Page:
I personally interpret "underwritten" as implying a certain financial responsibility. It certainly ill behoves the SADC nations to call so stridently and vehemently for the United Kingdom and other donor nations to provide financial backing for Zimbabwe when their response to the continuing breaches by ZANU-PF Ministers and Mugabe loyalists is either non-existent or so muted that it is as good as silent. Given the responsibilities that SADC took upon itself and into which it freely entered, I fear that silence in such circumstances amounts to complicity.

We must remain firm and resolute that financial support, other than the essential humanitarian support that we have always provided, will not be released until there is clear evidence of respect for the rule of law in Zimbabwe. For as long as the old guard, as I describe them, continue to have their fingers on the levers of power—and their fingers in the till—we would be foolhardy in the extreme to advance financial assistance through the Reserve Bank of Zimbabwe. Furthermore, it would do little if anything to advance the prosperity or security of the ordinary people of Zimbabwe, about whom we in the House are most concerned.

A clear and immediate threat, which I have already mentioned, is the renewed wave of farm invasions. It has shown utter disregard for the rule of law and contempt for both investment and production, both of which—as many Members have pointed out today—are central to development and security. If donors and commercial investors are to be attracted back to Zimbabwe to rebuild the shattered economy, to provide more jobs and income, to produce goods and to grow food, the upsurge in violence against commercial farmers must be halted.

Zimbabwe continues to be a test case for the institutions of Africa, for the Southern African Development Community and for the African Union. The accepted wisdom over recent years has been that Zimbabwe is an African crisis needing an African solution. The basis, agreed at Gleneagles, on which African leaders have been invited to attend recent G8 meetings is that in return for increased aid, Africa as a whole—but particularly the countries neighbouring Zimbabwe—will take responsibility for human rights and good governance. I do not know what we are to make of the recent comment by South Africa's interim President Motlanthe, who said, speaking in Zimbabwe:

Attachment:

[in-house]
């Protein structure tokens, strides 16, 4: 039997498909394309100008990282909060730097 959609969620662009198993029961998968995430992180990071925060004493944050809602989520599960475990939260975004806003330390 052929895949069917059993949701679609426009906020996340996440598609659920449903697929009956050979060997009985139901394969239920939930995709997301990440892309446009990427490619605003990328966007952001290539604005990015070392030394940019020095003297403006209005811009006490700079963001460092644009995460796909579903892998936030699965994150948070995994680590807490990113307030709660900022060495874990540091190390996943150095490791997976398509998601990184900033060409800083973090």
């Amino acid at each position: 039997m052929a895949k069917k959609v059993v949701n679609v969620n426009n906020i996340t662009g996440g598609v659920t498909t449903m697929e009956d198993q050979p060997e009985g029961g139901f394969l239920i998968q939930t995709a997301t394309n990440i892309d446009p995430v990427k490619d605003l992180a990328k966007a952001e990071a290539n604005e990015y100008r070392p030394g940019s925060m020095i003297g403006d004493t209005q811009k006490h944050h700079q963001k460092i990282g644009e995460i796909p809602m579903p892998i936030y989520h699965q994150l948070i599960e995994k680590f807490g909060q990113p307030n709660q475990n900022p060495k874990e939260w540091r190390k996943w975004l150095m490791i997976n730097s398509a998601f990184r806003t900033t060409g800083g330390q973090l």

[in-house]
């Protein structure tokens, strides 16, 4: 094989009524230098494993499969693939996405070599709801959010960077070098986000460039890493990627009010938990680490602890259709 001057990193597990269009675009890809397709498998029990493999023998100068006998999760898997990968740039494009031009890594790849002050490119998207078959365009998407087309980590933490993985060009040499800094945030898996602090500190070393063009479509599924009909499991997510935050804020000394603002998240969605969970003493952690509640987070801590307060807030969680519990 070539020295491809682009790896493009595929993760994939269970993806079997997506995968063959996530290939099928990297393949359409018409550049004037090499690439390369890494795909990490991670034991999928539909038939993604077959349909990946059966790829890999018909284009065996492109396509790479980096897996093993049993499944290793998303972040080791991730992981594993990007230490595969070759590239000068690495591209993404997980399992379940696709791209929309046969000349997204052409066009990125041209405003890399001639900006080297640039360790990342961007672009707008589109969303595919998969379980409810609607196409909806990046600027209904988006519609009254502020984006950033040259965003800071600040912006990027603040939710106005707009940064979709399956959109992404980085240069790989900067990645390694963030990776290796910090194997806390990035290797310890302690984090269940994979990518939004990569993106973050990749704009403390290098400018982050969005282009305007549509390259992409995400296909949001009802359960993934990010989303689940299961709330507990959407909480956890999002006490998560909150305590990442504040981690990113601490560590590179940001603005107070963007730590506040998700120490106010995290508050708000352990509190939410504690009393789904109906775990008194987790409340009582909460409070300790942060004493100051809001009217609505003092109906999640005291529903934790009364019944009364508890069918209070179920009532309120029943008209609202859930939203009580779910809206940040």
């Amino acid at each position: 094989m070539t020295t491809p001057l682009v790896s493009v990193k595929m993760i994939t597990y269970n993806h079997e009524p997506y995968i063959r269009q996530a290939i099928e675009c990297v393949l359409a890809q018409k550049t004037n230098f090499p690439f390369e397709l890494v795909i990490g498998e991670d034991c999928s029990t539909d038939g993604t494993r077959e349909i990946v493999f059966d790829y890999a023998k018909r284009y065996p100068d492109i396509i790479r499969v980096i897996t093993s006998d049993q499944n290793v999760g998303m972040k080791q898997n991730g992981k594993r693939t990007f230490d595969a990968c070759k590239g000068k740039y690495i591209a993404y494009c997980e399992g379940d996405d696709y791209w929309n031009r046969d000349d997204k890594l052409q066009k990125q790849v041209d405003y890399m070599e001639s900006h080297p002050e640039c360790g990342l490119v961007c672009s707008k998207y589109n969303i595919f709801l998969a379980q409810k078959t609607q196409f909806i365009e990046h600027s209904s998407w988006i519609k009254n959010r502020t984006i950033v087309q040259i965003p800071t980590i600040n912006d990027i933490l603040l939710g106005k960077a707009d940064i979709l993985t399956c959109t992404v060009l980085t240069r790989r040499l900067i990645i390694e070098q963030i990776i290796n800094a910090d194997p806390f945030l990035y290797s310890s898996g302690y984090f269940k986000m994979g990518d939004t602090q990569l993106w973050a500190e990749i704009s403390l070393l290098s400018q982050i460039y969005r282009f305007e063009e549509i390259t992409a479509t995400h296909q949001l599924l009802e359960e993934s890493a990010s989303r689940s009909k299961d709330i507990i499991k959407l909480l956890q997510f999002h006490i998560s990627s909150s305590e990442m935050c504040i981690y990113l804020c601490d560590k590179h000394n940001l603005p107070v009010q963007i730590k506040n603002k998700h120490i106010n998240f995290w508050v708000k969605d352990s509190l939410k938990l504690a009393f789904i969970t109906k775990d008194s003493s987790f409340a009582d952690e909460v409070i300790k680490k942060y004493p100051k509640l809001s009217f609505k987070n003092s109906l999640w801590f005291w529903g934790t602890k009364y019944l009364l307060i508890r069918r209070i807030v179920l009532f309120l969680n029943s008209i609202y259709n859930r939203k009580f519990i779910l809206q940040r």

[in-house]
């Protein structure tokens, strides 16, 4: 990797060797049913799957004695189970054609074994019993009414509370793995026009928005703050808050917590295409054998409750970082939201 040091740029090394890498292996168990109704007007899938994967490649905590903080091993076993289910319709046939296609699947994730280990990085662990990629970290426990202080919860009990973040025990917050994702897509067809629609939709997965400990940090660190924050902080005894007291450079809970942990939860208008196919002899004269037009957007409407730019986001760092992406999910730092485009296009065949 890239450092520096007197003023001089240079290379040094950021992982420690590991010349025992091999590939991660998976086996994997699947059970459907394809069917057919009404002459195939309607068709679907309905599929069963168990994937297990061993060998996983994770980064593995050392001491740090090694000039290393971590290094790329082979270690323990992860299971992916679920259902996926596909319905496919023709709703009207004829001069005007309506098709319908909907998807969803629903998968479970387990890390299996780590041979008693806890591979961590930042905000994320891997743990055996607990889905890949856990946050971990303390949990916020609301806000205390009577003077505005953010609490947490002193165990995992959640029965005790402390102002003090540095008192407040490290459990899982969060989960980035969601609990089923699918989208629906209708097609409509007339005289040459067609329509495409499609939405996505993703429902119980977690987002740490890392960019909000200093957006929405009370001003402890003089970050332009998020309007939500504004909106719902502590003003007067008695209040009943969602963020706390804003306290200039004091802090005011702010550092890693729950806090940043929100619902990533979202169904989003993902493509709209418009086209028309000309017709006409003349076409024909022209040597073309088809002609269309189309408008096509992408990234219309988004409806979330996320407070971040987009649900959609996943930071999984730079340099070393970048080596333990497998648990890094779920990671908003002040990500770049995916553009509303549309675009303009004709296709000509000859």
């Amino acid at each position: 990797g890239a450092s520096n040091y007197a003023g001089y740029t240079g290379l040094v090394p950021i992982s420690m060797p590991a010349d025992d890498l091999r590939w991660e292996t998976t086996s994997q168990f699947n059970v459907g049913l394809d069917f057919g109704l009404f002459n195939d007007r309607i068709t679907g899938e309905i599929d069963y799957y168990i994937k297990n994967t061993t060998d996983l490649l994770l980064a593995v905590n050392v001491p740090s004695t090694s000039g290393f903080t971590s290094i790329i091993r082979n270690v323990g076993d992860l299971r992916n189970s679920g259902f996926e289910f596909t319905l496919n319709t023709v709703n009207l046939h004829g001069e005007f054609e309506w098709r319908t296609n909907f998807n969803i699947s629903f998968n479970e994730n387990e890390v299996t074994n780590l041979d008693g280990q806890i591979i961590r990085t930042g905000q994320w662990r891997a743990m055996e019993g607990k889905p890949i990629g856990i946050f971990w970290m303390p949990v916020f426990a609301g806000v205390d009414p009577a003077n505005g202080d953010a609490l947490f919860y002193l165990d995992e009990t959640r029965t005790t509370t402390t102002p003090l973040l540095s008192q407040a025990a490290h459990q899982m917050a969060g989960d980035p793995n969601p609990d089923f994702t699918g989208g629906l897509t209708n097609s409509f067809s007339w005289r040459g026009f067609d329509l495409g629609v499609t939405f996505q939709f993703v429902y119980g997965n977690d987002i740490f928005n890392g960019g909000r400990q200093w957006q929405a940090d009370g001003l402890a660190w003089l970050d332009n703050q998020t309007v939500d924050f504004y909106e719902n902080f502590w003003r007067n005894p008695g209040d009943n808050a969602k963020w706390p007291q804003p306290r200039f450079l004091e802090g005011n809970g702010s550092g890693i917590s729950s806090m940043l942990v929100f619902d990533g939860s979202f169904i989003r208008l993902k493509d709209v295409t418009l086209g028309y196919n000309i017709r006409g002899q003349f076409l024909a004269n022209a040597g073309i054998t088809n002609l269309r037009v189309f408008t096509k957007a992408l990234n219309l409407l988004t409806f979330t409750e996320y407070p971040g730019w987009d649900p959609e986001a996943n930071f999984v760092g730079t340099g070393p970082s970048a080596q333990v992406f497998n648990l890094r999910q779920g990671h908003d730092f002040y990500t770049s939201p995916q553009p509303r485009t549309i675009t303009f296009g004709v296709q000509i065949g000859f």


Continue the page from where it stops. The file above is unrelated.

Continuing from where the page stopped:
"I think the notion that Africa has a collective responsibility for what happens in African countries is a misguided one."

I find that very difficult to understand.

I hope that African leaders as a whole will be challenged by the United Kingdom Government, not least at the G20, which will take place a few yards from here later this week, because they need to be challenged over their apparent attitude. The welfare and development of millions of people are at stake. The attitudes of Africa's leaders to their international obligations are important considerations in our debate on Africa as a whole. That surely goes to the heart of respect for the rule of law and respect for the treaty obligations which commit African nations—just as much as they commit nations elsewhere in the world—to upholding the freedoms, rights and dignity of individuals. We must make it clear to Africa that we are watching.

Let me express, from this House, my sympathy to Morgan Tsvangirai for the loss of his wife Susan. She was a wonderful person, and gave him great support. He has borne that tragic loss with huge courage and dignity. I hate to say it, but perhaps he has benefited from that great loss. The people of Zimbabwe—I referred to this earlier in my speech—describe him as "Papa Morgan". I say to the House that Morgan Tsvangirai, the champion of the people and the current Prime Minister of the Government of Zimbabwe, deserves all the support that we can give him, and I hope that the world will rally around a man who can restore the peace, stability and security of Zimbabwe.